Finally, mano dura (iron fist) policies against crime have actually exacerbated violence. A case study of El Salvador, Honduras, and Mexico found that these policies, like those implemented in Mexico between 2007 and 2012 and in El Salvador from 2000 to 2009, have multiplied turf wars between rival criminal organizations.

All of these reasons contribute not only to the failures of governments across the region to deliver public security, but also to the lack of trust citizens have in their authorities. In Latin America, public trust in the police is less than 30 percent compared to 47 percent in the United States. A study of Argentina, Bolivia, Guatemala, and Venezuela found that 60 percent of the people think that their local police have been involved in criminal activities.

Fortunately, the concept of security in Latin America has been evolving away from a state-centered vision like mano dura, where maintaining order and protecting the state’s sovereignty from external and internal threats are the core objectives. In its place the concept of citizen security, where security is human-centered and the main goal is to create a peaceful environment for people to live free from crime and violence, is gaining traction.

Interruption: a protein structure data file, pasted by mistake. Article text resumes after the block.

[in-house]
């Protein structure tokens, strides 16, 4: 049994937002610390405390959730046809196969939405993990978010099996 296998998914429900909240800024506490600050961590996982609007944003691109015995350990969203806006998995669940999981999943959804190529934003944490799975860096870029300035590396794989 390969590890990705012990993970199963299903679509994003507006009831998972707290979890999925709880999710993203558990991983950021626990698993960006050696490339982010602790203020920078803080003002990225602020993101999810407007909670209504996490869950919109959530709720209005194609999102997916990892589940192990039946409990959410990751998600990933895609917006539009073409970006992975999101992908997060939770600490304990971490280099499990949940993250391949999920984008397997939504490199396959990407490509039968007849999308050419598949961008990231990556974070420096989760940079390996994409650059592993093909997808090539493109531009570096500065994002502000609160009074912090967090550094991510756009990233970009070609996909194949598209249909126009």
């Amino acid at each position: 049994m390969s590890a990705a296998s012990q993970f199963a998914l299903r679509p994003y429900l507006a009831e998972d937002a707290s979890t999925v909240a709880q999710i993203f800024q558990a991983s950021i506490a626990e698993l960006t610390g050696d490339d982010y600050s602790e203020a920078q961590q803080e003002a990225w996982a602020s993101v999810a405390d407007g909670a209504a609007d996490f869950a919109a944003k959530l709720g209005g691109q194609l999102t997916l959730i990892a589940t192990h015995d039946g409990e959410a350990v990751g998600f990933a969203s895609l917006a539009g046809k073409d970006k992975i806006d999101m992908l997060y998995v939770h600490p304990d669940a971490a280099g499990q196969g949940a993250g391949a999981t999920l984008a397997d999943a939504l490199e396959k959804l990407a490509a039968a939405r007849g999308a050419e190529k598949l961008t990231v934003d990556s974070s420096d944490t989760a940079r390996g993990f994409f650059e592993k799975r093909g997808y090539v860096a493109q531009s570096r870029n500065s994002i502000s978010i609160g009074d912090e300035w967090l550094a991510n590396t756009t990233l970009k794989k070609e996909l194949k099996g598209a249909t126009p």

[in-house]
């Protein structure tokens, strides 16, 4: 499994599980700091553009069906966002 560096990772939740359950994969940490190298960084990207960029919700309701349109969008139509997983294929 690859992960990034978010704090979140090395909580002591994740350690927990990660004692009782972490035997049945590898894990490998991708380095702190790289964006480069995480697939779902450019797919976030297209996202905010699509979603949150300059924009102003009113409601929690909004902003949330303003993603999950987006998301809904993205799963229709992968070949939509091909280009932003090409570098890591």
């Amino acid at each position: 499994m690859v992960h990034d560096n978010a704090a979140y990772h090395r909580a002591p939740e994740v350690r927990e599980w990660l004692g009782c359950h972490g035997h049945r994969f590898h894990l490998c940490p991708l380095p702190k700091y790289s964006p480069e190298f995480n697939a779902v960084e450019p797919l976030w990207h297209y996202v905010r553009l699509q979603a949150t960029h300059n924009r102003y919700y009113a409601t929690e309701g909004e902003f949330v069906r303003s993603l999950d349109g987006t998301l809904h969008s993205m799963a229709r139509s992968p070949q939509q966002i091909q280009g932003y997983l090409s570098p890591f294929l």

Citizens, after all, know their communities and neighborhoods best. They can help their local authorities to design and implement better targeted public security strategies, policing routes, crime prevention policies, or even alternative conflict resolution mechanisms. Civil society groups can also be a watchdog for corruption and help elicit transparency and accountability from the state’s law enforcement agencies. Interestingly, the case study of El Salvador, Honduras, and Mexico cited above also found that approaches rooted in citizen participation have shown greater success in reducing violence.

But for citizen security to succeed, two ingredients are required. The first is a participative and proactive citizenship engaged in the task of creating a peaceful environment for coexistence. The second is a responsive and accountable state that provides reliable services. The question then is how to stimulate citizen participation where crime-related violence has broken the relationship between states and citizens?

Given the current lack of trust in their authorities, people are unlikely to participate in a new initiative actively. Maybe they fear retaliation, or maybe they think it is meaningless. Imagine asking Lucia and Pablo to participate actively with the Flor del Campo community and local authorities in an environment where the state has been almost entirely replaced by violent gangs.

ICTs have a role to play here. ICTs can help facilitate citizen participation, improve citizen security, and bridge the trust divide between government and its constituents. But it is important to note that ICT-based systems will not help improve citizen security by themselves. ICTs are only a tool.

Stay tuned for my next post, where I’ll dive into ICT-based systems across Latin America to explore what works and what doesn’t about these tools for improving public security.

Photo: Flickr user: daviditzi